17. I have a special kinship with cats because it has been my long held belief they were imported from my planet to yours.

18. I am particularly susceptible to the love bug, which is spread through Valentines Day and romantic comedies. My immune system just isn’t strong enough to fight it. Symptoms include self-pitying weeping, fantasies about the perfect romance and lots of cat cuddling to assuage loneliness followed by yelling at self for being a stupid dreamer and idealist. 

18. Back at my planet, procrastination is necessary for survival. See, over there, everyone lives for at least a million years, so if you did not procrastinate, you would get bored and run out of things to do. Unfortunately, this trait is still a part of me despite my abridged lifespan here on Earth.

19. I love the night sky. It makes me wistful and think of home.

20. Existential angst is a trademark of my species. I don’t understand other humans and how they can do the things they do everyday and think the things they think everyday without having an existential crisis every weekend.

Now, I know this has all been a bit of a shock for you. I must say, you’re taking it better than the last group. They wanted to take me to the laboratory. Thankfully, I sorted them out. I don’t think they’ll bother me again.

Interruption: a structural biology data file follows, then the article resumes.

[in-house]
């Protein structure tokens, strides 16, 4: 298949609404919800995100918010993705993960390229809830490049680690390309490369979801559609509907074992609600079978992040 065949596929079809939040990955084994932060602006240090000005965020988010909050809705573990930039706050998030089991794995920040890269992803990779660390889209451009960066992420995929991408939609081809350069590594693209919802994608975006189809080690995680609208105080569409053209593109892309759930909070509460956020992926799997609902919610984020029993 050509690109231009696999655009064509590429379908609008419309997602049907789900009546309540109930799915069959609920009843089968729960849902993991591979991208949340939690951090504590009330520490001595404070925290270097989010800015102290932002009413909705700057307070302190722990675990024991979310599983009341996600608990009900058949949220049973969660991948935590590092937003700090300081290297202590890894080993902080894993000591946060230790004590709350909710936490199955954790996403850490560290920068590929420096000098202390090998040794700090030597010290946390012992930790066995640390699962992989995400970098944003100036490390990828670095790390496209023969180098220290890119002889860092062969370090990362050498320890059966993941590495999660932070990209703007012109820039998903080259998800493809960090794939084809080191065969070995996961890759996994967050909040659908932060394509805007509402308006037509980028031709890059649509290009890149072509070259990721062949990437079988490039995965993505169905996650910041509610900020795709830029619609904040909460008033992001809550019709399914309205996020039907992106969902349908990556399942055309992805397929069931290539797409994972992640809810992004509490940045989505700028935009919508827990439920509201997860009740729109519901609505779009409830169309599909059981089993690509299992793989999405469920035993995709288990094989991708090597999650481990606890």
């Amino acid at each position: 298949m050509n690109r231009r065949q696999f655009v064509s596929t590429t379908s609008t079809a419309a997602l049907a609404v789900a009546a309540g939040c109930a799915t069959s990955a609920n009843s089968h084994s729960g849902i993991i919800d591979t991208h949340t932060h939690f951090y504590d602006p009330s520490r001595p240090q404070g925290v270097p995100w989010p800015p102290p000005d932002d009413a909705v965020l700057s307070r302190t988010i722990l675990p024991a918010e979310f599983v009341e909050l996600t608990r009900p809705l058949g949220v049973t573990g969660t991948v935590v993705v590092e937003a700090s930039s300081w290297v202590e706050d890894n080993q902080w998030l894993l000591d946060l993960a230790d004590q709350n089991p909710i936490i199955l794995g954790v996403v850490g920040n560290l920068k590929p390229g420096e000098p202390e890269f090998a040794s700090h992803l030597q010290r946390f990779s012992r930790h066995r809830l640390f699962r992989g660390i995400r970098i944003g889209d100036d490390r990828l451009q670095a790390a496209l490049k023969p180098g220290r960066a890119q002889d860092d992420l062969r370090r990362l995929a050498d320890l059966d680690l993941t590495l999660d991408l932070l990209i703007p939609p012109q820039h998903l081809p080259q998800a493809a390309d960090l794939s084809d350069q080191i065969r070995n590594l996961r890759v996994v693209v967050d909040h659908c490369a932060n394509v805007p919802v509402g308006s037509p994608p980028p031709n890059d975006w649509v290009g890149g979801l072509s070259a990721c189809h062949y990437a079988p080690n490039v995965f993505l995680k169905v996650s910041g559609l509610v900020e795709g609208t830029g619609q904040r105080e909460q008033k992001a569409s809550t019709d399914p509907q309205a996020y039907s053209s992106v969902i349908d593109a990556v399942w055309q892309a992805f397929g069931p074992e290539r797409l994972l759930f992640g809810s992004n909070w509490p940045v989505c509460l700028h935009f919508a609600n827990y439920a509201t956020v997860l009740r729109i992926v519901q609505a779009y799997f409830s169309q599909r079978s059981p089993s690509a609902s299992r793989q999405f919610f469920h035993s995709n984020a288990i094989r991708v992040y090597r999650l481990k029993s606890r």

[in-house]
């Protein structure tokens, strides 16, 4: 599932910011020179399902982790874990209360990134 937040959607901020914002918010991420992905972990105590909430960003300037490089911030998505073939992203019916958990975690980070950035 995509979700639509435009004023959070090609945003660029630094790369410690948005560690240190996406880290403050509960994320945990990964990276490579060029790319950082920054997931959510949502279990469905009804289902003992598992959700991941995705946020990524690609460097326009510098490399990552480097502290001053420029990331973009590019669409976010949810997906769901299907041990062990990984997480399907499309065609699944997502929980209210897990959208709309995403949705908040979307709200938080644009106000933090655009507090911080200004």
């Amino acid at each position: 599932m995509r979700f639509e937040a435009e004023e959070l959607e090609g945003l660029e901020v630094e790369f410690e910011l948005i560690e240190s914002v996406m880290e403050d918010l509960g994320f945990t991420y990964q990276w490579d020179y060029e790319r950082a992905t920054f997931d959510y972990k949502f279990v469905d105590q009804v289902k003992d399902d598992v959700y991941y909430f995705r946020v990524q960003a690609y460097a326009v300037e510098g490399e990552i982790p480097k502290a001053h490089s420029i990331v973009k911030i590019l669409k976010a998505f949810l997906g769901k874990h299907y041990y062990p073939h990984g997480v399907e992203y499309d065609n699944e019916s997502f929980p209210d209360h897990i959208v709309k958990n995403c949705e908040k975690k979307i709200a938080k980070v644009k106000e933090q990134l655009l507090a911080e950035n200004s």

Well. I’m sure you’ll gradually adjust to the idea. I must admit, you humans are pretty good at adaption and survival.

And I’m sure there are many of you out there reading this who are fellow aliens. Greetings.

To you, I say: Uogoegyouvouvdfvjflfvjiueorvoeifhbfdohbauerybuerbhlfhblbflbdlfbm.

To those who do not speak Alienish, here is the translation: When is the mother ship coming back, gosh darn!

Choosing A Career


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Being the introverted, intuitive, creative, idealistic little dreamer I am, choosing a career isn’t easy.

I’m so jealous of those people who seem to shoot out of their mothers’ wombs knowing what they want to become. I have a friend who is dead set on becoming a marine biologist and has been ever since she could talk. I have people who tell me, oooh, I want to either do this or that or, hmmm, maybe even that? with smiles lighting up their faces.

And I just stand there, nodding and smiling, dreading the moment when they pop the question, ‘So…do you know what you want to do?’ And, maybe it’s just me, but that line is always delivered with such an accusatory, judgmental air, and I feel like I am before some invisible, nebulous jury who will pronounce me unfit for society when I tell them, ‘Uh…no, not really, I mean, I’m still sort of looking into options.’ Clash, bang, down goes the hammer.